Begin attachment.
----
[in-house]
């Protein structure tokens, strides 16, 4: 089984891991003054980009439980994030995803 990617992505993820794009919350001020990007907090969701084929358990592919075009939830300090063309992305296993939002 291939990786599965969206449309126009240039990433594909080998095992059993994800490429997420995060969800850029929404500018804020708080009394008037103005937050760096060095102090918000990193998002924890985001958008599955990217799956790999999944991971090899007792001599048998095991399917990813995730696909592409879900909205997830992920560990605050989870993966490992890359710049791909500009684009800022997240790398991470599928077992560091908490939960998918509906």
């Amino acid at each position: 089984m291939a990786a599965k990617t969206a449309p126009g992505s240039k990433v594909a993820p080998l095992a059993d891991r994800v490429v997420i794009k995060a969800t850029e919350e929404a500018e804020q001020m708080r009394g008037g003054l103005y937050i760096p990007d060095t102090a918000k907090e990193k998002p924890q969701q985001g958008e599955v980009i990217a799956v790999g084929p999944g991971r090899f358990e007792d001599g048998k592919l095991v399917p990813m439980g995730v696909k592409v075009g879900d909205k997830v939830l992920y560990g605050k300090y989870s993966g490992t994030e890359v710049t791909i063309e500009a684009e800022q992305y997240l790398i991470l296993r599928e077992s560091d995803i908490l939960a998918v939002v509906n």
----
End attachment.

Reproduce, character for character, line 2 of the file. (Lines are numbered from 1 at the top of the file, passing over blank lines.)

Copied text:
């Protein structure tokens, strides 16, 4: 089984891991003054980009439980994030995803 990617992505993820794009919350001020990007907090969701084929358990592919075009939830300090063309992305296993939002 291939990786599965969206449309126009240039990433594909080998095992059993994800490429997420995060969800850029929404500018804020708080009394008037103005937050760096060095102090918000990193998002924890985001958008599955990217799956790999999944991971090899007792001599048998095991399917990813995730696909592409879900909205997830992920560990605050989870993966490992890359710049791909500009684009800022997240790398991470599928077992560091908490939960998918509906």